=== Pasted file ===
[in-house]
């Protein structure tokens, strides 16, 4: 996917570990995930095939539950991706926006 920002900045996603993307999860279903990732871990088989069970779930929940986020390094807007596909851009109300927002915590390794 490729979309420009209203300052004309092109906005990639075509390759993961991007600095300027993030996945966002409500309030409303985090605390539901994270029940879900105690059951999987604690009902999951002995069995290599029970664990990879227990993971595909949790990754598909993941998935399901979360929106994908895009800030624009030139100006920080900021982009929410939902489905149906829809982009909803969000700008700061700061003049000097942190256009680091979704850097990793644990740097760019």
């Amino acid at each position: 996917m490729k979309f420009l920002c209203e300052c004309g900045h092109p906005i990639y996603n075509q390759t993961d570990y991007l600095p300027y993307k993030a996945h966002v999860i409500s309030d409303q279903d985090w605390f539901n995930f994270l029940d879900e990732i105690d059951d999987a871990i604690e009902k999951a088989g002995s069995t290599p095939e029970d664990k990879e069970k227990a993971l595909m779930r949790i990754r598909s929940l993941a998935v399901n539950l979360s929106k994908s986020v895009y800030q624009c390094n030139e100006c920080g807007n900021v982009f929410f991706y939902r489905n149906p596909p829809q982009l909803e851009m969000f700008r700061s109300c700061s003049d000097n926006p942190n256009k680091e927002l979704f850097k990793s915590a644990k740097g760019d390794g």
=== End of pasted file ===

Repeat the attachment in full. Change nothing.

[in-house]
């Protein structure tokens, strides 16, 4: 996917570990995930095939539950991706926006 920002900045996603993307999860279903990732871990088989069970779930929940986020390094807007596909851009109300927002915590390794 490729979309420009209203300052004309092109906005990639075509390759993961991007600095300027993030996945966002409500309030409303985090605390539901994270029940879900105690059951999987604690009902999951002995069995290599029970664990990879227990993971595909949790990754598909993941998935399901979360929106994908895009800030624009030139100006920080900021982009929410939902489905149906829809982009909803969000700008700061700061003049000097942190256009680091979704850097990793644990740097760019």
């Amino acid at each position: 996917m490729k979309f420009l920002c209203e300052c004309g900045h092109p906005i990639y996603n075509q390759t993961d570990y991007l600095p300027y993307k993030a996945h966002v999860i409500s309030d409303q279903d985090w605390f539901n995930f994270l029940d879900e990732i105690d059951d999987a871990i604690e009902k999951a088989g002995s069995t290599p095939e029970d664990k990879e069970k227990a993971l595909m779930r949790i990754r598909s929940l993941a998935v399901n539950l979360s929106k994908s986020v895009y800030q624009c390094n030139e100006c920080g807007n900021v982009f929410f991706y939902r489905n149906p596909p829809q982009l909803e851009m969000f700008r700061s109300c700061s003049d000097n926006p942190n256009k680091e927002l979704f850097k990793s915590a644990k740097g760019d390794g």